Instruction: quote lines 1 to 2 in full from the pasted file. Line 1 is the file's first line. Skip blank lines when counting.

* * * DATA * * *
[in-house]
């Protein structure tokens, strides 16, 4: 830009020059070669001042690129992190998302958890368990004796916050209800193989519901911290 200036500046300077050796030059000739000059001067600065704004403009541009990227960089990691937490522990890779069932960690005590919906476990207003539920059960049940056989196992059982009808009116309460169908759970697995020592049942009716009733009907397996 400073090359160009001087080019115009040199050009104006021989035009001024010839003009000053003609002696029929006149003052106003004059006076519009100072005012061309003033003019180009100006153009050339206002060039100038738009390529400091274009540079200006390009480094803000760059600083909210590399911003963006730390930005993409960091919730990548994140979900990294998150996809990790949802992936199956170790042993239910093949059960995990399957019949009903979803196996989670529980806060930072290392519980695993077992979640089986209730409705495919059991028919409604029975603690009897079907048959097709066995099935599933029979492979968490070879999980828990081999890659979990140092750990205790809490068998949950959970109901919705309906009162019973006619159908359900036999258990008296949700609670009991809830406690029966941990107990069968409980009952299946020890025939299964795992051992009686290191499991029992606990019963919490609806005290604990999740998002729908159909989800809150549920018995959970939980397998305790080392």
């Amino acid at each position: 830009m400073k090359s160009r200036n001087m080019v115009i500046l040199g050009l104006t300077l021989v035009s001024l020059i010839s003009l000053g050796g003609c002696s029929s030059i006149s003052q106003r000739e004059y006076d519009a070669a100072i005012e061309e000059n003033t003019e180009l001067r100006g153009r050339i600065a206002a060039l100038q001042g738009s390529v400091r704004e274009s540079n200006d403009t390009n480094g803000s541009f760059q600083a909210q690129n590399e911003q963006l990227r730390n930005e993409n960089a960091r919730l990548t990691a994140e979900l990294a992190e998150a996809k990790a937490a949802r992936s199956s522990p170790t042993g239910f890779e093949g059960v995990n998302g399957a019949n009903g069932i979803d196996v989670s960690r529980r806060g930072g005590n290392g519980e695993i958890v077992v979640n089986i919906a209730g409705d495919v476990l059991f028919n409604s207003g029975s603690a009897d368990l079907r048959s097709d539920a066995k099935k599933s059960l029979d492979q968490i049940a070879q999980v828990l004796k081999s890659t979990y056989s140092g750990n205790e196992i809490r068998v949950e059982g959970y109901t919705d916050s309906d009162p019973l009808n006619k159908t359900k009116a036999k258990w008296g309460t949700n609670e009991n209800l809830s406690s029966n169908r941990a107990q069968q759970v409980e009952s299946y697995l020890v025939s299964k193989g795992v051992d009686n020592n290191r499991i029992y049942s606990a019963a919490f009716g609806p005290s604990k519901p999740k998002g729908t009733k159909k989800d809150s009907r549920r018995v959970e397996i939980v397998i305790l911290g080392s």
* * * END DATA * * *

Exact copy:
[in-house]
């Protein structure tokens, strides 16, 4: 830009020059070669001042690129992190998302958890368990004796916050209800193989519901911290 200036500046300077050796030059000739000059001067600065704004403009541009990227960089990691937490522990890779069932960690005590919906476990207003539920059960049940056989196992059982009808009116309460169908759970697995020592049942009716009733009907397996 400073090359160009001087080019115009040199050009104006021989035009001024010839003009000053003609002696029929006149003052106003004059006076519009100072005012061309003033003019180009100006153009050339206002060039100038738009390529400091274009540079200006390009480094803000760059600083909210590399911003963006730390930005993409960091919730990548994140979900990294998150996809990790949802992936199956170790042993239910093949059960995990399957019949009903979803196996989670529980806060930072290392519980695993077992979640089986209730409705495919059991028919409604029975603690009897079907048959097709066995099935599933029979492979968490070879999980828990081999890659979990140092750990205790809490068998949950959970109901919705309906009162019973006619159908359900036999258990008296949700609670009991809830406690029966941990107990069968409980009952299946020890025939299964795992051992009686290191499991029992606990019963919490609806005290604990999740998002729908159909989800809150549920018995959970939980397998305790080392």